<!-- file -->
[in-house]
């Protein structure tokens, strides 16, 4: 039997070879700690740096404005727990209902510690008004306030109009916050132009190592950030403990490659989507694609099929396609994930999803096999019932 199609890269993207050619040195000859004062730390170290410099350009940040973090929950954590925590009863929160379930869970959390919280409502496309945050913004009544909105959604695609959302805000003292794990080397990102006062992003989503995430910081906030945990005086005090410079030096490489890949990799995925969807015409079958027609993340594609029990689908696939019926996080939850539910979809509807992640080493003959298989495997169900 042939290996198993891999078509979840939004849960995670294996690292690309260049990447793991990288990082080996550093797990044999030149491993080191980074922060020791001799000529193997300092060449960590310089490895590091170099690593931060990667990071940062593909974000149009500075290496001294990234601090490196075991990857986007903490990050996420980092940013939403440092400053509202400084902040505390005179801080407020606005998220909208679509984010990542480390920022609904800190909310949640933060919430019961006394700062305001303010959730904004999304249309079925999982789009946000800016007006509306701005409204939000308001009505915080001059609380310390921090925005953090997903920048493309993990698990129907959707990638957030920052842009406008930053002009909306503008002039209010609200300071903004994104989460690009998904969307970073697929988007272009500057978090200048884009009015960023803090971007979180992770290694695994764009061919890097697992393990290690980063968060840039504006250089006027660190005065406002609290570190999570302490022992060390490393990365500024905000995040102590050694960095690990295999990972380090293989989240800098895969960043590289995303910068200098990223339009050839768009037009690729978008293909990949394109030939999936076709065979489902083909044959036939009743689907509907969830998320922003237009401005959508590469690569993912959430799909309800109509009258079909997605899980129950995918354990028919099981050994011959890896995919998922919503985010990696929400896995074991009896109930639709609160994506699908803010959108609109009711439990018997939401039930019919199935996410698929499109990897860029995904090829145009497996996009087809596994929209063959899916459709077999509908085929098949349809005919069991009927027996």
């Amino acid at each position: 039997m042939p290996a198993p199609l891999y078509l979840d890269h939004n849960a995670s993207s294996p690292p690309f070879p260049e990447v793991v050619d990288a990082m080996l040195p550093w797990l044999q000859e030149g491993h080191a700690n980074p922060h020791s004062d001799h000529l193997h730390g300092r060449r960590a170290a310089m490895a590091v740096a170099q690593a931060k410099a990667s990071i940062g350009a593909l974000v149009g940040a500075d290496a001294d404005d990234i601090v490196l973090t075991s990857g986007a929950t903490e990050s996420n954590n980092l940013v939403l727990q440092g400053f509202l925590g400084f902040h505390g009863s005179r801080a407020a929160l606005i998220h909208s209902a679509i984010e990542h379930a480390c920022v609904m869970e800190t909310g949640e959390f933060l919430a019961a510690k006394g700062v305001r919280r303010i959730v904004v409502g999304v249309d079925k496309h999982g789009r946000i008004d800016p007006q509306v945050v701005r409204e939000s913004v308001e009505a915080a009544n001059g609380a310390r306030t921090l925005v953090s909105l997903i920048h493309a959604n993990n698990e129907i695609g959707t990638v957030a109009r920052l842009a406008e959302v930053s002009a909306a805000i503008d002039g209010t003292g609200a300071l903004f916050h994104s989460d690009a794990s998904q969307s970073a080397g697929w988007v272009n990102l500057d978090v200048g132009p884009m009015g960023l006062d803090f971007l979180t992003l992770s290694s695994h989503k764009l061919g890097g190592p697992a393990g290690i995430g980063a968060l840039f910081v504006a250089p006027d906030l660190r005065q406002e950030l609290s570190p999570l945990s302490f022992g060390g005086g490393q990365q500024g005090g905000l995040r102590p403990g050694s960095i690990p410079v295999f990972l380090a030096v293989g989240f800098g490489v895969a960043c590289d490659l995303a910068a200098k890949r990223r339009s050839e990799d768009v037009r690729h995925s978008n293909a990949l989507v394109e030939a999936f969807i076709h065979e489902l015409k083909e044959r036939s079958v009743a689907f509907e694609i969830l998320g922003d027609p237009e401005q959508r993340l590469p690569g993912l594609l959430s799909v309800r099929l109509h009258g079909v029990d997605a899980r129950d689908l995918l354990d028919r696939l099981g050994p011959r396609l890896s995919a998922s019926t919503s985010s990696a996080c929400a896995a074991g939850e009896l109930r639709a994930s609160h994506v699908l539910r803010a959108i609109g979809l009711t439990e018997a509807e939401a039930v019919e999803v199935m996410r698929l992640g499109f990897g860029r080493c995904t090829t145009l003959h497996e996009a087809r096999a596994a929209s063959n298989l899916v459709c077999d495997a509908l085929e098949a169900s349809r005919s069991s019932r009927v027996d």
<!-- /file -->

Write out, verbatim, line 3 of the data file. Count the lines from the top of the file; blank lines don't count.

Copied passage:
């Amino acid at each position: 039997m042939p290996a198993p199609l891999y078509l979840d890269h939004n849960a995670s993207s294996p690292p690309f070879p260049e990447v793991v050619d990288a990082m080996l040195p550093w797990l044999q000859e030149g491993h080191a700690n980074p922060h020791s004062d001799h000529l193997h730390g300092r060449r960590a170290a310089m490895a590091v740096a170099q690593a931060k410099a990667s990071i940062g350009a593909l974000v149009g940040a500075d290496a001294d404005d990234i601090v490196l973090t075991s990857g986007a929950t903490e990050s996420n954590n980092l940013v939403l727990q440092g400053f509202l925590g400084f902040h505390g009863s005179r801080a407020a929160l606005i998220h909208s209902a679509i984010e990542h379930a480390c920022v609904m869970e800190t909310g949640e959390f933060l919430a019961a510690k006394g700062v305001r919280r303010i959730v904004v409502g999304v249309d079925k496309h999982g789009r946000i008004d800016p007006q509306v945050v701005r409204e939000s913004v308001e009505a915080a009544n001059g609380a310390r306030t921090l925005v953090s909105l997903i920048h493309a959604n993990n698990e129907i695609g959707t990638v957030a109009r920052l842009a406008e959302v930053s002009a909306a805000i503008d002039g209010t003292g609200a300071l903004f916050h994104s989460d690009a794990s998904q969307s970073a080397g697929w988007v272009n990102l500057d978090v200048g132009p884009m009015g960023l006062d803090f971007l979180t992003l992770s290694s695994h989503k764009l061919g890097g190592p697992a393990g290690i995430g980063a968060l840039f910081v504006a250089p006027d906030l660190r005065q406002e950030l609290s570190p999570l945990s302490f022992g060390g005086g490393q990365q500024g005090g905000l995040r102590p403990g050694s960095i690990p410079v295999f990972l380090a030096v293989g989240f800098g490489v895969a960043c590289d490659l995303a910068a200098k890949r990223r339009s050839e990799d768009v037009r690729h995925s978008n293909a990949l989507v394109e030939a999936f969807i076709h065979e489902l015409k083909e044959r036939s079958v009743a689907f509907e694609i969830l998320g922003d027609p237009e401005q959508r993340l590469p690569g993912l594609l959430s799909v309800r099929l109509h009258g079909v029990d997605a899980r129950d689908l995918l354990d028919r696939l099981g050994p011959r396609l890896s995919a998922s019926t919503s985010s990696a996080c929400a896995a074991g939850e009896l109930r639709a994930s609160h994506v699908l539910r803010a959108i609109g979809l009711t439990e018997a509807e939401a039930v019919e999803v199935m996410r698929l992640g499109f990897g860029r080493c995904t090829t145009l003959h497996e996009a087809r096999a596994a929209s063959n298989l899916v459709c077999d495997a509908l085929e098949a169900s349809r005919s069991s019932r009927v027996d």